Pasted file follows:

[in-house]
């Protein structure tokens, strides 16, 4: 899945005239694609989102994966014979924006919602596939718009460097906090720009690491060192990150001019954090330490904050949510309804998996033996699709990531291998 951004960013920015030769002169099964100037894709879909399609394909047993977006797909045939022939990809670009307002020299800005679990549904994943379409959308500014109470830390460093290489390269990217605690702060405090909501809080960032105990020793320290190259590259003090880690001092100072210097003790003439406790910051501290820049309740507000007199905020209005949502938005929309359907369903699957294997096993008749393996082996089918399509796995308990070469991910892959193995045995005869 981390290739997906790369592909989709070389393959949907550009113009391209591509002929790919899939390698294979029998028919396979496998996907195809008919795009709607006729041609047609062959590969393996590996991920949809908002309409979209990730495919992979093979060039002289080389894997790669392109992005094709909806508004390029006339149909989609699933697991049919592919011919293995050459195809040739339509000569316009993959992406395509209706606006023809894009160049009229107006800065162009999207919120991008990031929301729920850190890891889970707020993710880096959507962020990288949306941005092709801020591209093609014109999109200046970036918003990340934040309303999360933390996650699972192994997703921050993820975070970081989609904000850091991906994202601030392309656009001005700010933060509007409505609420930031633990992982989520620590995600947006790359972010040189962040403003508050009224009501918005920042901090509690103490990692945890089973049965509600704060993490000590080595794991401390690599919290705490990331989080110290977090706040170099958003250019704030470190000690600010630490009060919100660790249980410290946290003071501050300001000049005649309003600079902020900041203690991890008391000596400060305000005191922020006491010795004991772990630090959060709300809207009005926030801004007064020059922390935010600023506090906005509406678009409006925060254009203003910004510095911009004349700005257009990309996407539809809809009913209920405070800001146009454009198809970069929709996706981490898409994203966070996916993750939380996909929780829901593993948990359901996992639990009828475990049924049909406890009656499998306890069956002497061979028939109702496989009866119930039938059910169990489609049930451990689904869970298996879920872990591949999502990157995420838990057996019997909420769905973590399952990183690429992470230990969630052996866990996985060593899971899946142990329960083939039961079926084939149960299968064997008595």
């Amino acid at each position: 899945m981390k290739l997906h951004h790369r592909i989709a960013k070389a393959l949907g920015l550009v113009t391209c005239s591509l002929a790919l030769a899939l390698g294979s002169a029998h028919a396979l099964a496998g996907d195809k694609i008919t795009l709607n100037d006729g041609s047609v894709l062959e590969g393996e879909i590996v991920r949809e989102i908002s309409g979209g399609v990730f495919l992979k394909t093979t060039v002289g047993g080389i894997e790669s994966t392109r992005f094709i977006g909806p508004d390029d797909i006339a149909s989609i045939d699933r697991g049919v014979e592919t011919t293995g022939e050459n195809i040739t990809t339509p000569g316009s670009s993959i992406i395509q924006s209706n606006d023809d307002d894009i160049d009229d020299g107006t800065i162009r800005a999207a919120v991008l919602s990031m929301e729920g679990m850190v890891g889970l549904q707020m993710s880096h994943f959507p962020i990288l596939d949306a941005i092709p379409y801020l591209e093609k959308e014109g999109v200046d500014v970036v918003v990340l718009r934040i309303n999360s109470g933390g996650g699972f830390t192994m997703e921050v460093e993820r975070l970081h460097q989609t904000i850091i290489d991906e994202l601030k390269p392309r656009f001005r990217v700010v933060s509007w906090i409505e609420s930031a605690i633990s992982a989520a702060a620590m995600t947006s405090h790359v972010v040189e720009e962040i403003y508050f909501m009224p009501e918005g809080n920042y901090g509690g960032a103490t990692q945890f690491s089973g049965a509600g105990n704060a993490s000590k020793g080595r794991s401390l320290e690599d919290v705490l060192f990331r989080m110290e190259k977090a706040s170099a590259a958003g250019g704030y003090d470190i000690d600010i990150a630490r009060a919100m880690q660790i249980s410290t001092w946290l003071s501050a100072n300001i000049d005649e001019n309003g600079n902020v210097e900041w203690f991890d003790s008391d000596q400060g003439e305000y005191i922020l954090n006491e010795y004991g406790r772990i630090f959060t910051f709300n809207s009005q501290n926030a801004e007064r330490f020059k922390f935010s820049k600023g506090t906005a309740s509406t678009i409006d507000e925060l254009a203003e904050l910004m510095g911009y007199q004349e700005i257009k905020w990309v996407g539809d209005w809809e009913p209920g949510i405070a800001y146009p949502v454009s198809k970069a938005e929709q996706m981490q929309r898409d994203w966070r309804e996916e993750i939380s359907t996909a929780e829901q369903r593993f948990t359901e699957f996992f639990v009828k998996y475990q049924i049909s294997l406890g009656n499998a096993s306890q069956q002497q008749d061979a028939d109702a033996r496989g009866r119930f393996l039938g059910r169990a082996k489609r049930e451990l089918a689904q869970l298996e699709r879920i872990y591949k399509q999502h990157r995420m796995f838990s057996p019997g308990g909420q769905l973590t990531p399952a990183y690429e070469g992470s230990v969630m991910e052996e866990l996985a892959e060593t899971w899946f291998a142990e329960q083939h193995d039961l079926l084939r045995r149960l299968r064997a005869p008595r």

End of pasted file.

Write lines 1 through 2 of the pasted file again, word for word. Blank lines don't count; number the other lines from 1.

[in-house]
């Protein structure tokens, strides 16, 4: 899945005239694609989102994966014979924006919602596939718009460097906090720009690491060192990150001019954090330490904050949510309804998996033996699709990531291998 951004960013920015030769002169099964100037894709879909399609394909047993977006797909045939022939990809670009307002020299800005679990549904994943379409959308500014109470830390460093290489390269990217605690702060405090909501809080960032105990020793320290190259590259003090880690001092100072210097003790003439406790910051501290820049309740507000007199905020209005949502938005929309359907369903699957294997096993008749393996082996089918399509796995308990070469991910892959193995045995005869 981390290739997906790369592909989709070389393959949907550009113009391209591509002929790919899939390698294979029998028919396979496998996907195809008919795009709607006729041609047609062959590969393996590996991920949809908002309409979209990730495919992979093979060039002289080389894997790669392109992005094709909806508004390029006339149909989609699933697991049919592919011919293995050459195809040739339509000569316009993959992406395509209706606006023809894009160049009229107006800065162009999207919120991008990031929301729920850190890891889970707020993710880096959507962020990288949306941005092709801020591209093609014109999109200046970036918003990340934040309303999360933390996650699972192994997703921050993820975070970081989609904000850091991906994202601030392309656009001005700010933060509007409505609420930031633990992982989520620590995600947006790359972010040189962040403003508050009224009501918005920042901090509690103490990692945890089973049965509600704060993490000590080595794991401390690599919290705490990331989080110290977090706040170099958003250019704030470190000690600010630490009060919100660790249980410290946290003071501050300001000049005649309003600079902020900041203690991890008391000596400060305000005191922020006491010795004991772990630090959060709300809207009005926030801004007064020059922390935010600023506090906005509406678009409006925060254009203003910004510095911009004349700005257009990309996407539809809809009913209920405070800001146009454009198809970069929709996706981490898409994203966070996916993750939380996909929780829901593993948990359901996992639990009828475990049924049909406890009656499998306890069956002497061979028939109702496989009866119930039938059910169990489609049930451990689904869970298996879920872990591949999502990157995420838990057996019997909420769905973590399952990183690429992470230990969630052996866990996985060593899971899946142990329960083939039961079926084939149960299968064997008595």